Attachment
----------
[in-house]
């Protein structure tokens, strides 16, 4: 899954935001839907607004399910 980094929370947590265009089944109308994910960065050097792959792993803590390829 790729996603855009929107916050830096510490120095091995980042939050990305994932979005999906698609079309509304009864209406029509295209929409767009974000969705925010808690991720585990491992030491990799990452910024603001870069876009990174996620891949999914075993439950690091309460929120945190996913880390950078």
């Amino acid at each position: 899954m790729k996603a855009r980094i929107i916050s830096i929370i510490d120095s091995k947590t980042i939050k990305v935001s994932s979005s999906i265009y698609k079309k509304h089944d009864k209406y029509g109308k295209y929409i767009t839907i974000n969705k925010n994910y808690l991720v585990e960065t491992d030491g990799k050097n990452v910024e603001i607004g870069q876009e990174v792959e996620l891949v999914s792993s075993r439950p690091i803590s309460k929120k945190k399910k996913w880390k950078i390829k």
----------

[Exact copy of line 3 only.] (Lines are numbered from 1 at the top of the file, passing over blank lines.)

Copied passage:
């Amino acid at each position: 899954m790729k996603a855009r980094i929107i916050s830096i929370i510490d120095s091995k947590t980042i939050k990305v935001s994932s979005s999906i265009y698609k079309k509304h089944d009864k209406y029509g109308k295209y929409i767009t839907i974000n969705k925010n994910y808690l991720v585990e960065t491992d030491g990799k050097n990452v910024e603001i607004g870069q876009e990174v792959e996620l891949v999914s792993s075993r439950p690091i803590s309460k929120k945190k399910k996913w880390k950078i390829k």